The repose of sleep refreshes only the body. It rarely sets the soul at rest. The repose of the night does not belong to us. It is not the possession of our being. Sleep opens within us an inn for phantoms. In the morning we must sweep out the shadows.
The city sleeps and the country sleeps, the living sleep for their time, the dead sleep for their time, the old husband sleeps by his wife and the young husband sleeps by his wife; and these tend inward to me, and I tend outward to them, and such as it is to be of these more or less I am, and of these one and all I weave the song of myself.
There is between sleep and us something like a pact, a treaty with no secret clauses, and according to this convention it is agreed that, far from being a dangerous, bewitching force, sleep will become domesticated and serve as an instrument of our power to act. We surrender to sleep, but in the way that the master entrusts himself to the slave who serves him.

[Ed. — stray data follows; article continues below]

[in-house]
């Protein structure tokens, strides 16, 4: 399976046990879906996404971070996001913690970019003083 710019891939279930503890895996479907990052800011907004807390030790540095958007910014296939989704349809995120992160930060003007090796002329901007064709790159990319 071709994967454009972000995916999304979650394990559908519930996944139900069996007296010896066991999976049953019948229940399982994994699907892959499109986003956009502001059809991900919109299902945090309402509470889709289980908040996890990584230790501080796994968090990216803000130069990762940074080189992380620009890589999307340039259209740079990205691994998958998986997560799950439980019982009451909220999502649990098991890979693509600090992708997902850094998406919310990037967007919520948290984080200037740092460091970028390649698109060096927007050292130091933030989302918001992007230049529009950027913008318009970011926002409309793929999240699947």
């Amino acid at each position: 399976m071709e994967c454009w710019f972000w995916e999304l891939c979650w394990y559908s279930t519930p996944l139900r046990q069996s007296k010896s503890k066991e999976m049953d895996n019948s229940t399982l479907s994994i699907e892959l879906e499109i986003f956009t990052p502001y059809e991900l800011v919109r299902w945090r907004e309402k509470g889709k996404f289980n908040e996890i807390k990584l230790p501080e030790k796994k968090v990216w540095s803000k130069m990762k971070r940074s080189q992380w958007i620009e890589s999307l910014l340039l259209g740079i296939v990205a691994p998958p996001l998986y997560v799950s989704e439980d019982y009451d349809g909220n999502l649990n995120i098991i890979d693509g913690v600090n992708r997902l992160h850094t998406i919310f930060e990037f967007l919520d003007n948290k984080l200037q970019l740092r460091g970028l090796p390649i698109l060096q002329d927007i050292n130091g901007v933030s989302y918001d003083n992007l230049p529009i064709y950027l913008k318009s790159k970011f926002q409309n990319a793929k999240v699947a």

Now blessings light on him that first invented this same sleep: it covers a man all over, thoughts and all, like a cloak; 'Tis meat for the hungry, drink for the thirsty, heat for the cold, and cold for the hot. 'Tis the current coin that purchases all the pleasures of the world cheap; and the balance that sets the king and the shepherd, the fool and the wise-man even. There is only one thing that I dislike in sleep; 'Tis that it resembles death; there's very little difference between a man in his first sleep, and a man in his last sleep.
The first moments of sleep are an image of death; a hazy torpor grips our thoughts and it becomes impossible for us to determine the exact instant when the I, under another form, continues the task of existence.